Cancer is the number one cause of disease-related death in children.
Each year, more than 13,000 children are diagnosed with a form of cancer, and approximately one quarter will not survive the disease.
September is Pediatric Cancer Awareness Month.
As childhood cancer represents only 1% of all cancer diagnoses, the American Cancer Society devotes a similar percentage to research, even though childhood cancer has one of the highest non-survival rates among cancers.
Research into the causes and treatment is far behind that of other cancers, leaving parents with fewer options.
Even when a child survives cancer, they are often faced with lifelong health complications from the disease, ranging from heart and lung damage to alterations in their growth and development.
The disease is often eclipsed by other causes and families are often left to their own resources.
The kindness and generosity of school friends, other parents and organizations have helped many South Georgia families cope with childhood cancer, but the public is generally unaware of the toll that cancer takes on local families.
The Pediatric Cancer Research Foundation reports several things regarding childhood cancers.
• Childhood cancers kill more children than asthma, cystic fibrosis, diabetes and pediatric AIDS combined.
• Childhood cancer is not a single disease, but rather many different types that fall into 12 major categories.
• Common adult cancers are extremely rare in children, yet many cancers are almost exclusively found in children.
• Childhood cancers are cancers that primarily affect children, teens and young adults. When cancer strikes children and young adults, it affects them differently than it would an adult.
• Attempts to detect childhood cancers at an earlier stage, when the disease would react more favorably to treatment, have largely failed.
• Young patients often have a more advanced stage of cancer when first diagnosed. About 20% of adults with cancer show evidence the disease has spread, yet almost 80% of children show that the cancer has spread to distant sites at the time of diagnosis.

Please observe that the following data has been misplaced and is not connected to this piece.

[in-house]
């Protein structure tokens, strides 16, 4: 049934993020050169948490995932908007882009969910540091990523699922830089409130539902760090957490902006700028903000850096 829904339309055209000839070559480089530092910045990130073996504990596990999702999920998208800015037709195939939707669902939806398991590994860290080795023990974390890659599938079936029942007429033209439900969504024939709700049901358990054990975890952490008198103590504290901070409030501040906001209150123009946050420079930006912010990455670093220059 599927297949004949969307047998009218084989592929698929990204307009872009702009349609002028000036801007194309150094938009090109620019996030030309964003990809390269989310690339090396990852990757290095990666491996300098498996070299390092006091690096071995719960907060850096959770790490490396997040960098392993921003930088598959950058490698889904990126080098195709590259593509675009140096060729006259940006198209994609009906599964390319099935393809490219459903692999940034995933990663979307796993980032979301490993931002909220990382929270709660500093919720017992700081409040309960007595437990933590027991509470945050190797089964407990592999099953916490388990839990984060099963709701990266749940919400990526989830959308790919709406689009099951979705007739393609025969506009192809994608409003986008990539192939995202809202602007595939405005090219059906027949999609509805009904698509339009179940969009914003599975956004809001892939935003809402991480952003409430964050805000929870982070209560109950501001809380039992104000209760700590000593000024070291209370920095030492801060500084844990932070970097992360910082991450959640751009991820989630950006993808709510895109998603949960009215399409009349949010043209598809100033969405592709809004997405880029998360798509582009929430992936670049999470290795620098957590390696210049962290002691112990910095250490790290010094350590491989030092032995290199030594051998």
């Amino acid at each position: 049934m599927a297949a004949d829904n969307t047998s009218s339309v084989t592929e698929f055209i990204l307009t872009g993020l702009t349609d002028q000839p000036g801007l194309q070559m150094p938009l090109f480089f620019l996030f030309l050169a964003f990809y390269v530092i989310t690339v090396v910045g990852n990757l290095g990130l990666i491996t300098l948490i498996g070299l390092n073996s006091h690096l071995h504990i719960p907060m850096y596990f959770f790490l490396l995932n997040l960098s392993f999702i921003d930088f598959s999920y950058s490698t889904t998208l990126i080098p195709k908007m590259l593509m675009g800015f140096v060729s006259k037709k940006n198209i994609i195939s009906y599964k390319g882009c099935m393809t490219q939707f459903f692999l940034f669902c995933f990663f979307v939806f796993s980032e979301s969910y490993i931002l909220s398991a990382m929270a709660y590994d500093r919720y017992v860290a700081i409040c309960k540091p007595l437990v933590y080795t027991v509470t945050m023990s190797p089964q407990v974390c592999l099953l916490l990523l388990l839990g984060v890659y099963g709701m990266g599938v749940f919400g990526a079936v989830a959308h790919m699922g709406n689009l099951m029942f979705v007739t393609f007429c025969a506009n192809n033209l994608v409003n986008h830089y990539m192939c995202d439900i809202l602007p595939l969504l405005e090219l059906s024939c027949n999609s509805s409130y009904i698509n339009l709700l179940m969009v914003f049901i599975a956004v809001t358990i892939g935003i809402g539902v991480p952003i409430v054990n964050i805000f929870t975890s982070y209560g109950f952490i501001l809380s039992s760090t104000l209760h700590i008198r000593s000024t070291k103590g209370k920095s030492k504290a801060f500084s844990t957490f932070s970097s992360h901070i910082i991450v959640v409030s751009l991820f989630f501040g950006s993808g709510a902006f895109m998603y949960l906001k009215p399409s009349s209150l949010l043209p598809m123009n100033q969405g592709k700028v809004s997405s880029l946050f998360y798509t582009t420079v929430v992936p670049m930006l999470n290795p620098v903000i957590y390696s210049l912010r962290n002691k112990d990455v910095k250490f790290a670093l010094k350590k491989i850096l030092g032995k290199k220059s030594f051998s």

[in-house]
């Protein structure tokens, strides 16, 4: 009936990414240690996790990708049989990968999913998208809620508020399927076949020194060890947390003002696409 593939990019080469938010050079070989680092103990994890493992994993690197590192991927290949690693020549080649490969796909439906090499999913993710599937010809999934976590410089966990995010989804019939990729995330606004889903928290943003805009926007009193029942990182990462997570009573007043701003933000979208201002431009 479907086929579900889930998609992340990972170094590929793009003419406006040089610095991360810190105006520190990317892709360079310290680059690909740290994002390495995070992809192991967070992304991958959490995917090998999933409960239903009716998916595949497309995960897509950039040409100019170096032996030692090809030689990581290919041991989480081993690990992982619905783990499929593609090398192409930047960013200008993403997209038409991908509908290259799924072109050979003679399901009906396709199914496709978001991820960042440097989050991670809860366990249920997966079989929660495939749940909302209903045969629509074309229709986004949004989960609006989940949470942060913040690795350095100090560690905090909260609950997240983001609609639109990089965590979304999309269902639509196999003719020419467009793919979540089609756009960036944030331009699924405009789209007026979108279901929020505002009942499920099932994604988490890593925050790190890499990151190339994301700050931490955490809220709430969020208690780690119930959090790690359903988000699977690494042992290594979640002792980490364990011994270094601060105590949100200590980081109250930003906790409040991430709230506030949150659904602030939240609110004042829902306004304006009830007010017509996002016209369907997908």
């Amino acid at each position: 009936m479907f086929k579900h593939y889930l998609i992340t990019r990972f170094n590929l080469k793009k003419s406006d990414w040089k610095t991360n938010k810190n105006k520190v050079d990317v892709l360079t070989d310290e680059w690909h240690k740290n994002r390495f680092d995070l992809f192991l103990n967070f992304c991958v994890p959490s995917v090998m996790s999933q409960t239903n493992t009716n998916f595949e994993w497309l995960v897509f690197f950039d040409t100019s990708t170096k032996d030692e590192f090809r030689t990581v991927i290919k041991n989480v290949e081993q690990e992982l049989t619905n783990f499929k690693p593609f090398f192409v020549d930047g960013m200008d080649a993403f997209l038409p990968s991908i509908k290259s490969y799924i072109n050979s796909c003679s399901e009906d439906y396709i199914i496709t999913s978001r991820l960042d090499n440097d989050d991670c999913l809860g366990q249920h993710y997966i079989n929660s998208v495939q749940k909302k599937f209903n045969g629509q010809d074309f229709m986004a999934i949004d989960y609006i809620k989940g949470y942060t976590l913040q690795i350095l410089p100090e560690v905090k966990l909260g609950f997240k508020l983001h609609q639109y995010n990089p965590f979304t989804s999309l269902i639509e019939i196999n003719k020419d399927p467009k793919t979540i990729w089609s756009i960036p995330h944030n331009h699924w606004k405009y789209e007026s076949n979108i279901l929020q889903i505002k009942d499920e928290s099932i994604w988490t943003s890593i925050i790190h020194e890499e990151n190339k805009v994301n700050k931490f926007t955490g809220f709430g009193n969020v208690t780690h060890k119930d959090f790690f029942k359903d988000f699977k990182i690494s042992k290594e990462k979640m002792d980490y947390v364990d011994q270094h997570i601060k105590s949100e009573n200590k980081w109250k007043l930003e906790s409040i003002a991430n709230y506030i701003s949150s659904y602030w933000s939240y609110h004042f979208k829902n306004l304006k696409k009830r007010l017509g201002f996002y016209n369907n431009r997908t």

• Cancer in childhood occurs regularly, randomly and spares no ethnic group, socioeconomic class or geographic region.
• The cause of most childhood cancers are unknown and at present, cannot be prevented. Most adult cancers result from lifestyle factors such as smoking, diet, occupation and other exposure to cancer-causing agents.
On the average, one in every four elementary schools has a child with cancer.
The average high school has two students who are a current or former cancer patient. In the U.S., about 46 children and adolescents are diagnosed with cancer every weekday.
While the cancer death rate has dropped more dramatically for children than for any other age group, 2,300 children and teenagers will die each year from cancer.
Childhood leukemia (making up the largest group of childhood cancers) was once a certain death sentence, but now can be cured almost 80% of the time.
Today, up to 75% of the children with cancer can be cured, yet, some forms of childhood cancers have proven so resistant to treatment that, in spite of research, a cure is elusive.
Several childhood cancers continue to have a poor prognosis, including: brain stem tumors, metastatic sarcomas, relapsed acute lymphoblastic leukemia and relapsed non-Hodgkin’s lymphoma.
Awareness can help children with cancer through research for a cure and through support for them and their families.